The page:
Once again in keeping with the P5+1 nuclear deal, the IAEA has confirmed today that Iran has exported 11 metric tonnes of heavy water abroad, confirming that the water arrived at its “destination outside Iran,” but not saying specifically where it would be.
Under the deal, Iran is allowed to keep its heavy water facility operational, and to keep 130 metric tonnes in the country, with excess being exported into international markets. The deal primarily aimed to guarantee international market access for Iran with a plant redesign reducing their need for such water, though it’s also meant another “cap” that people can accuse Iran of violating.
This has been a recurring problem, because Iran’s first major export to the United States fueled a major Congressional backlash and since then Iran has struggled to get countries to buy the heavy water in a timely fashion, meaning at times they’ve gone slightly above 130, as last month they reportedly had 130.1 metric tonnes on hand, before sending some to Oman.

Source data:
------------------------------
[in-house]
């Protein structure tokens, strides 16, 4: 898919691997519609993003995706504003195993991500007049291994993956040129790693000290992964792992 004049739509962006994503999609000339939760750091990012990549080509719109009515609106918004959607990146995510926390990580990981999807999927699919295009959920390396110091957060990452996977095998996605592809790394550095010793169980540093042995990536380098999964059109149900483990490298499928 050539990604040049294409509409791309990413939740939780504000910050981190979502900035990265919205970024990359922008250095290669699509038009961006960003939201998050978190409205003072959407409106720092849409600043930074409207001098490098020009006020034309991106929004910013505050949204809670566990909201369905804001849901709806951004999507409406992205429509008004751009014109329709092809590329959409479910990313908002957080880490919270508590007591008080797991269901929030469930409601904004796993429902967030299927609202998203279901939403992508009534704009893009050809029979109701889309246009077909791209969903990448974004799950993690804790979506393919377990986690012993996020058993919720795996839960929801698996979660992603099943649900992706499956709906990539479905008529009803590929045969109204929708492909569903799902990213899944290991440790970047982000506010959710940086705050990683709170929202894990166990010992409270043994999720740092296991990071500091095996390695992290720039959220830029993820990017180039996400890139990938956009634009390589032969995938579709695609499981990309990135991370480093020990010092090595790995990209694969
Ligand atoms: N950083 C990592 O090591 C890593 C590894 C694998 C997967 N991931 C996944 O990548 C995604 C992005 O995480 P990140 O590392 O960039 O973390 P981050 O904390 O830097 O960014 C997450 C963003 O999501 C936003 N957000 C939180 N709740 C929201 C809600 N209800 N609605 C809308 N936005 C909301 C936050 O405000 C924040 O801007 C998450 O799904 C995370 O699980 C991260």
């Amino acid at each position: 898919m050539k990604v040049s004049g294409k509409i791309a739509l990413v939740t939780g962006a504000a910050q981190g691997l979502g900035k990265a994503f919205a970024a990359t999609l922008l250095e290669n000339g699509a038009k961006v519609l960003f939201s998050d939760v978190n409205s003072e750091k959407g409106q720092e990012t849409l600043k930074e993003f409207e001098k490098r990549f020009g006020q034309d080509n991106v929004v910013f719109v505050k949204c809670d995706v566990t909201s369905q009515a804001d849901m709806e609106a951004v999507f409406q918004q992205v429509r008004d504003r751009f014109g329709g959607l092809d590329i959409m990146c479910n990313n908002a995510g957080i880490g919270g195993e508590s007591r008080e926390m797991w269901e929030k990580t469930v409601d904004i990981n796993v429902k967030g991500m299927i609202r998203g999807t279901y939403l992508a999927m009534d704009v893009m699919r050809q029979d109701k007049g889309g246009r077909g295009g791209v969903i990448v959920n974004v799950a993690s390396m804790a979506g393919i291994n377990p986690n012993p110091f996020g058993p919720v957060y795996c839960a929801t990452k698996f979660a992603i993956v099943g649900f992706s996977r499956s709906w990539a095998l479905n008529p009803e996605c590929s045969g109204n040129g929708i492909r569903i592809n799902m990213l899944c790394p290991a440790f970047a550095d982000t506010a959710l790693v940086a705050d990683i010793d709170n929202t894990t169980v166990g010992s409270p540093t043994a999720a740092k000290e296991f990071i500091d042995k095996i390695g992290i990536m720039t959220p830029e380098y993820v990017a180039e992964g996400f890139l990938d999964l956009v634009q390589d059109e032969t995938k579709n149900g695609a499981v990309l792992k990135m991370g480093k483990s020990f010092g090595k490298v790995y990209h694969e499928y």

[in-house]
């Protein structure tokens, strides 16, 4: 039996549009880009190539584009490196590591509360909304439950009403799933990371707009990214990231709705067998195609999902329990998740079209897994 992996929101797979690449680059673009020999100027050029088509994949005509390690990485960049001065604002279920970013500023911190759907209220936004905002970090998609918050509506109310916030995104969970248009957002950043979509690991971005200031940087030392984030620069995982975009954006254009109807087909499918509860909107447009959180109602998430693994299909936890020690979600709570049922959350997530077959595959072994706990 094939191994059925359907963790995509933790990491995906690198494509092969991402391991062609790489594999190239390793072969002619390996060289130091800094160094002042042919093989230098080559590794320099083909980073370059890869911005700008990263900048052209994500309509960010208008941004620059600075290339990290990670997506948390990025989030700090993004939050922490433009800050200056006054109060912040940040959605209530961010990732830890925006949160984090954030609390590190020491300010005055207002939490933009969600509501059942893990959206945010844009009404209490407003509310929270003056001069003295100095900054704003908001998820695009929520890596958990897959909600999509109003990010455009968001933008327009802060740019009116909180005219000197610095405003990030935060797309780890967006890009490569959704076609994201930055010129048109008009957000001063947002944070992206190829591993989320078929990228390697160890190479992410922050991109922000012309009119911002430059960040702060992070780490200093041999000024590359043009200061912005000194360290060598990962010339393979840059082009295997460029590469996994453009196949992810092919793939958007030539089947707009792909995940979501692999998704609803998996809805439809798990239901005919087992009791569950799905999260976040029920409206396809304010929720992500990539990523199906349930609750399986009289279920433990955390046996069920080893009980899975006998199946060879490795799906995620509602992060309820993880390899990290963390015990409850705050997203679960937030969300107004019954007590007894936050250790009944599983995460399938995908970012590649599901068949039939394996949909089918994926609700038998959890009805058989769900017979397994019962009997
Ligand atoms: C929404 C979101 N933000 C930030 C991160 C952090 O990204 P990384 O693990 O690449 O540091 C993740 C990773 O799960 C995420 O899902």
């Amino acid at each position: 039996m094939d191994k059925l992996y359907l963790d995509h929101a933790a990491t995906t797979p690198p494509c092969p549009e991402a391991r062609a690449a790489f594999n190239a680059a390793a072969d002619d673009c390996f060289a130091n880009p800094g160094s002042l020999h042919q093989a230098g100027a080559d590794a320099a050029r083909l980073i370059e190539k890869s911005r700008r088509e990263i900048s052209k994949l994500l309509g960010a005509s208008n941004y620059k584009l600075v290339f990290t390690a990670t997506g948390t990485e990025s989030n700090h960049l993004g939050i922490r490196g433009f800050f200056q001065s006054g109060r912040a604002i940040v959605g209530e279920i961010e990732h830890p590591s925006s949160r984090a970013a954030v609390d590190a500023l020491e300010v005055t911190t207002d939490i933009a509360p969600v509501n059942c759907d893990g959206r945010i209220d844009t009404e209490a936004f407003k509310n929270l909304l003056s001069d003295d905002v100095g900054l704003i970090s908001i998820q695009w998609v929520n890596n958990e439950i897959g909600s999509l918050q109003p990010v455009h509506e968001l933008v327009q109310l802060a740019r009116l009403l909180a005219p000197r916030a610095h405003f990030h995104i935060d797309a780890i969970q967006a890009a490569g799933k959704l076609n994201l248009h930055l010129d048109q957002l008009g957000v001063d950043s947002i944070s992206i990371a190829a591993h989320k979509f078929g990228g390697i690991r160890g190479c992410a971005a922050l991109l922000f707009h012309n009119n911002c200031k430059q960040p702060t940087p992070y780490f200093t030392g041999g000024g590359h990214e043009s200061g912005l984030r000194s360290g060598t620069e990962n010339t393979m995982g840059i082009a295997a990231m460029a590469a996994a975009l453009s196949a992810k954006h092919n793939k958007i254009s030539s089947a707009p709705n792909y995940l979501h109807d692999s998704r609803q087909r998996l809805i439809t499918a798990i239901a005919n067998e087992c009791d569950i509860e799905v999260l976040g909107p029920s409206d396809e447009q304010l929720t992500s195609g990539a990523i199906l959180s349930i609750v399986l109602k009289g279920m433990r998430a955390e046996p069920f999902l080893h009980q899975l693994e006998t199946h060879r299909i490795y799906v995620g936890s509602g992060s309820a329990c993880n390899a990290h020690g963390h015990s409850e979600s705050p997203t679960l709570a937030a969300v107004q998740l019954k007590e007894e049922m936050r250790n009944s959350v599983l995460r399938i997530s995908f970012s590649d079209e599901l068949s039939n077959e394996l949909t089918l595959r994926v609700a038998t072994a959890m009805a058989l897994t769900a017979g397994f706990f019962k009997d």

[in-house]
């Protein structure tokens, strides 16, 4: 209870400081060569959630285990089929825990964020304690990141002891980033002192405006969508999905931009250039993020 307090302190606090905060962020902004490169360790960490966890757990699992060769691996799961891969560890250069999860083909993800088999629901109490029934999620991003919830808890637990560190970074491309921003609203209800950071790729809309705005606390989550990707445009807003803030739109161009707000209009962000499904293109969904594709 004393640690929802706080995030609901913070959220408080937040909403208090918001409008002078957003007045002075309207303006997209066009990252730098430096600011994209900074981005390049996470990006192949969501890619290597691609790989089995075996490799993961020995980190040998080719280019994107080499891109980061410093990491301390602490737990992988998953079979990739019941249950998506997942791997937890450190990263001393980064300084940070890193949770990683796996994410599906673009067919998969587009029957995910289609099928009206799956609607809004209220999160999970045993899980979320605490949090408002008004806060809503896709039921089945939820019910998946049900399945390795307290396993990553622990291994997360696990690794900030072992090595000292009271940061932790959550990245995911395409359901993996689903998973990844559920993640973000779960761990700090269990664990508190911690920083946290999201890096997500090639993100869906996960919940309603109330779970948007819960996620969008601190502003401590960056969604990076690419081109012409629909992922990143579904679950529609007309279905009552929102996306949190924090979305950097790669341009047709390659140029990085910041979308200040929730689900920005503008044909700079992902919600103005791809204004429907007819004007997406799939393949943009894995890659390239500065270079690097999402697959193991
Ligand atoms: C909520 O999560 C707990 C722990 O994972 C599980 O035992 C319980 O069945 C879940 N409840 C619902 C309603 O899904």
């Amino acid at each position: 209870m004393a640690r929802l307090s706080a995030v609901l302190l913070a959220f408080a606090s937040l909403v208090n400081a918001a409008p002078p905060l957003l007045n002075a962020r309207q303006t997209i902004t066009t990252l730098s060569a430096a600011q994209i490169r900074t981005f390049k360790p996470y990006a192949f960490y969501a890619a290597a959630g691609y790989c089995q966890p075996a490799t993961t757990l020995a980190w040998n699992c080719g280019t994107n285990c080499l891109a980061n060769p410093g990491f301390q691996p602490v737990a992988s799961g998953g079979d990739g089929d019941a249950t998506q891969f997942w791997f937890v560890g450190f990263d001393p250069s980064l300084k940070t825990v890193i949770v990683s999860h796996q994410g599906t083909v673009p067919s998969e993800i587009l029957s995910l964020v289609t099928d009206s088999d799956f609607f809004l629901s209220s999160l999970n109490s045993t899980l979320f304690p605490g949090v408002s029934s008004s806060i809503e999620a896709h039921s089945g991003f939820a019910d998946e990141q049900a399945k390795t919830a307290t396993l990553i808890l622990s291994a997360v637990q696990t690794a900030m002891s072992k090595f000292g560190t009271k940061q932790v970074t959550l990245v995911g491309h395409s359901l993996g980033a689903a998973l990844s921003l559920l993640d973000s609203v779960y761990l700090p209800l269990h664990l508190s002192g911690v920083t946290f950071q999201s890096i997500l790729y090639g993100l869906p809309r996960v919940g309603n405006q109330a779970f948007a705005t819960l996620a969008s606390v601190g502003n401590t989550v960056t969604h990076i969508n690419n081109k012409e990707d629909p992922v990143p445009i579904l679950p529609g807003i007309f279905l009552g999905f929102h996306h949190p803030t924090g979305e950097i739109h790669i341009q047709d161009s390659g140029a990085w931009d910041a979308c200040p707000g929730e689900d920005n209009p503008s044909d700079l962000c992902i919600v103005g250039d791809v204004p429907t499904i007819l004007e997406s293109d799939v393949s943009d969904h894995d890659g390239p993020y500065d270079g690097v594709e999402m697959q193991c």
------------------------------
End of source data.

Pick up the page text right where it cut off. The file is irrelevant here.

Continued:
It may ultimately be that this additional water was sent to Oman as well, since the IAEA didn’t provide details. Since the cap only applies to heavy water held directly in Iran, they have been able to avoid violations by storing excess heavy water in Oman while they wait for buyers to emerge.
At any rate, heavy water is not dangerous in any way, not radioactive nor of any value in any form of weaponry. It has applications in scientific research, and also in certain types of civilian nuclear reactors, like Iran’s initial Arak reactor design.
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